There’s a version of this list in which Miles Davis’ On the Corner is the best album ever, and probably another one in which Jack Johnson is in the top 10. Kind of Blue can’t really compete with those spiky, boiling funk masterpieces. And yet, it’s very blandness makes it, for this list, the more daring and more interesting album.
Kind of Blue is regularly cited as the greatest jazz album of all time, and not infrequently as just the greatest album, period. It is almost universally acclaimed. But its critical standing, and especially its popular appeal, is also, at this point, something of a standing joke. If you’ve heard only one jazz album, it’s probably Kind of Blue, which plays as inoffensive but classy background music in restaurants, coffee shops, and any venue that wants to seem sophisticated and edgy without irritating its patrons.
We often associate experimental music with loud squonks and dissonance, a la Ornette Coleman’s free jazz. But Kind of Blue goes in the other direction. In abandoning chord changes for a modal approach, Davis sands the music down. Rather than individual musicians blasting out swaggering, unexpected solos over dance band chord changes, on Kind of Blue mellow statements slide into the mellow background as pale pastels tastefully don’t clash. Emotions are diffident (“kind of blue”) and half disavowed.
The opening track, “So What?” sets the blueprint. Bassist Paul Chambers lays out a catchy melodic hook, and then the soloists wander off. Davis’ trumpet is spacious and fragile, like a meandering duck, occasionally threatening to take flight, and then settling back down on the pond. John Coltrane’s inimitable tenor sax blows out questing runs that are so graceful they almost don’t seem to be questing at all. Cannonball Adderly’s laid back alto follows along, but unlike the other soloists, isn’t quite ready to give up on swing. And, finally, Bill Evans’ leisurely piano lays down fragments of easy melody like Count Basie enervated by whole bucketfuls of cannabis.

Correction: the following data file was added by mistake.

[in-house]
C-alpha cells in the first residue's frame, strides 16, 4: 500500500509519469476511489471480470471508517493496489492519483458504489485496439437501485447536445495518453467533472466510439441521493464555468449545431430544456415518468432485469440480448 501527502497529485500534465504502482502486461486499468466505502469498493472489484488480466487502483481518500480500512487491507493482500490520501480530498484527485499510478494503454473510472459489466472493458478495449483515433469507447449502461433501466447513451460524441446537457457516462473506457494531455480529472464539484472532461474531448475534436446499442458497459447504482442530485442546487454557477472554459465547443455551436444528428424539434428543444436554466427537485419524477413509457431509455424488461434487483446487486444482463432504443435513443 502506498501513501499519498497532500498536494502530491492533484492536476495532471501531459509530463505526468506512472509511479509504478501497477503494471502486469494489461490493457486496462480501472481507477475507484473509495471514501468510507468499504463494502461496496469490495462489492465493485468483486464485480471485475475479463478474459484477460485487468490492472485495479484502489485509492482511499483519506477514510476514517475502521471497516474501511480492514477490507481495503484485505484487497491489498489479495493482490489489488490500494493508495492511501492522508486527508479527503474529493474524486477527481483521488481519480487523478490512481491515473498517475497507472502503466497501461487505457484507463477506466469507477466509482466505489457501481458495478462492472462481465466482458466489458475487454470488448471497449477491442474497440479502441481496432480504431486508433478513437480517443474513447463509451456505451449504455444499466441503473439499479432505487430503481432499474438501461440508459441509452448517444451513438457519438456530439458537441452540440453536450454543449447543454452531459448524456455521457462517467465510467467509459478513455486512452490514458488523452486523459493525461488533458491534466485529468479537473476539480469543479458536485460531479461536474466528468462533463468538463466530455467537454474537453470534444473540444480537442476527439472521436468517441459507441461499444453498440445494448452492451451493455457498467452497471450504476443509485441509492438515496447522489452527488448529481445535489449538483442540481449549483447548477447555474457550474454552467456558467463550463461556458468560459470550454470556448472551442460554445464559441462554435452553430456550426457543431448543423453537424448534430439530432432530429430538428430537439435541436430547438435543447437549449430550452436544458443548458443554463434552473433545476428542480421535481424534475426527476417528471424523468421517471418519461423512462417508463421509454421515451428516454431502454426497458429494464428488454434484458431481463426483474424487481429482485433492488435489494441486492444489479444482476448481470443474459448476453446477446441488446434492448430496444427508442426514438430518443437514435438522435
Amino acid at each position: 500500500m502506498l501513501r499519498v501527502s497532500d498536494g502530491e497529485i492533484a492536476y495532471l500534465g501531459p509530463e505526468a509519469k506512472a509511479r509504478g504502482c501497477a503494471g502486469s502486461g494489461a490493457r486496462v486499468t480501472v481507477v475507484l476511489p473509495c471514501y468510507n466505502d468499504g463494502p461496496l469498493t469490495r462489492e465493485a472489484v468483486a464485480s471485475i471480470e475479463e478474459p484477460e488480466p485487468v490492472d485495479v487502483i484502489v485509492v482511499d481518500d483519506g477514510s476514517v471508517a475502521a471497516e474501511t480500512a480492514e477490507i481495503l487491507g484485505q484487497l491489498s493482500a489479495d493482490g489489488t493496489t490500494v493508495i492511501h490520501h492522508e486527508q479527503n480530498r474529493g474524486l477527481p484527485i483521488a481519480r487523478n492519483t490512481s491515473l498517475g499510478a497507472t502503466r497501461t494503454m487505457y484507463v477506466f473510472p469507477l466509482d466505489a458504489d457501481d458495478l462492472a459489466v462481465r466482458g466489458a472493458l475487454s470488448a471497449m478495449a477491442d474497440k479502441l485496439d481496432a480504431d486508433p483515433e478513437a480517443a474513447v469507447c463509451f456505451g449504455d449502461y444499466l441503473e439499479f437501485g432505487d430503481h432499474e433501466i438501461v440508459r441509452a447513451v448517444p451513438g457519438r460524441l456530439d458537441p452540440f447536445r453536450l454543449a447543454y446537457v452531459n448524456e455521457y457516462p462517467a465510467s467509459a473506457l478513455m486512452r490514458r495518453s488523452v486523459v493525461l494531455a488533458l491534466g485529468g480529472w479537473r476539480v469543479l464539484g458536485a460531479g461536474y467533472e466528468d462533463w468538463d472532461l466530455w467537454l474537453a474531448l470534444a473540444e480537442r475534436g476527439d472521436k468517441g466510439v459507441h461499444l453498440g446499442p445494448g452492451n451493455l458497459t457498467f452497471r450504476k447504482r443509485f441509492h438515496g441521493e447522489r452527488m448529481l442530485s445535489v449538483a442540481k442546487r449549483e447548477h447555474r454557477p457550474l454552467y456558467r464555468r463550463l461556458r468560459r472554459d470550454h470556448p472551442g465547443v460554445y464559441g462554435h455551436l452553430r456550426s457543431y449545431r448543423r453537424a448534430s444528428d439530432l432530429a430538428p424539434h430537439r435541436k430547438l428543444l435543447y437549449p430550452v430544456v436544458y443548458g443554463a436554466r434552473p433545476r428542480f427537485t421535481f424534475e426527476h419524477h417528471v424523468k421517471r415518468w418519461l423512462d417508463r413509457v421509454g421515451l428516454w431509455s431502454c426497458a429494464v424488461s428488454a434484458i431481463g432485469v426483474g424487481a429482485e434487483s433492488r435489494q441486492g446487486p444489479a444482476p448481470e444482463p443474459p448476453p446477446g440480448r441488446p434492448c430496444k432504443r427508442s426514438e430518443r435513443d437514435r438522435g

The album stays in that groove throughout, except when it gets even less urgent, as on the paralyzingly slow “Blue in Green.” Davis turns in a solo that leaves so much resting space between phrases you occasionally wonder if he left the studio for a nap between notes. “Freddie Freeloader” is a bit more uptempo, but even the impressively jaunty hook is reeled in by the flat harmony of the horns. It sounds as if the players are trying to preclude the possibility that someone might get on the floor and start to boogie.”Honk, hoooonk, honk, hooonk,”— don’t get up yet, don’t get up yet. Take your time.
When Kind of Blue wears on you, it’s tempting to blame it for Kenny G and the hell of smooth jazz to come. This was tough and vital and swaggering music, once. Then Miles Davis came along and turned it into interior decoration.
But no matter how irritated you are, you have to admit there’s also something undeniably courageous and weird and uncompromising about deciding to be an experimental genius by making amazing wallpaper. Transforming the visceral chug of the blues on “All Blues” into a mildly mournful splash of neutral colors and uncertain philosophizing is more aggressively iconoclastic even than Davis’ later experiments with rock. If you really want to piss people off, don’t show them sex and violence. Tell them they’re going to see sex and violence and then give them an hour of elevator music.
It is, of course, beautiful elevator music—maybe the most beautiful elevator music ever recorded. Kind of Blue is so ingratiating it’s off-putting, and so off- putting it’s ingratiating—an album that blends avant garde and popular so casually that you can’t see any seams. Even more than an off-key, shambling train wreck like The Shaggs’ History of the World, Kind of Blue slides goodness and badness together into a single palette, kind of boring and kind of genius.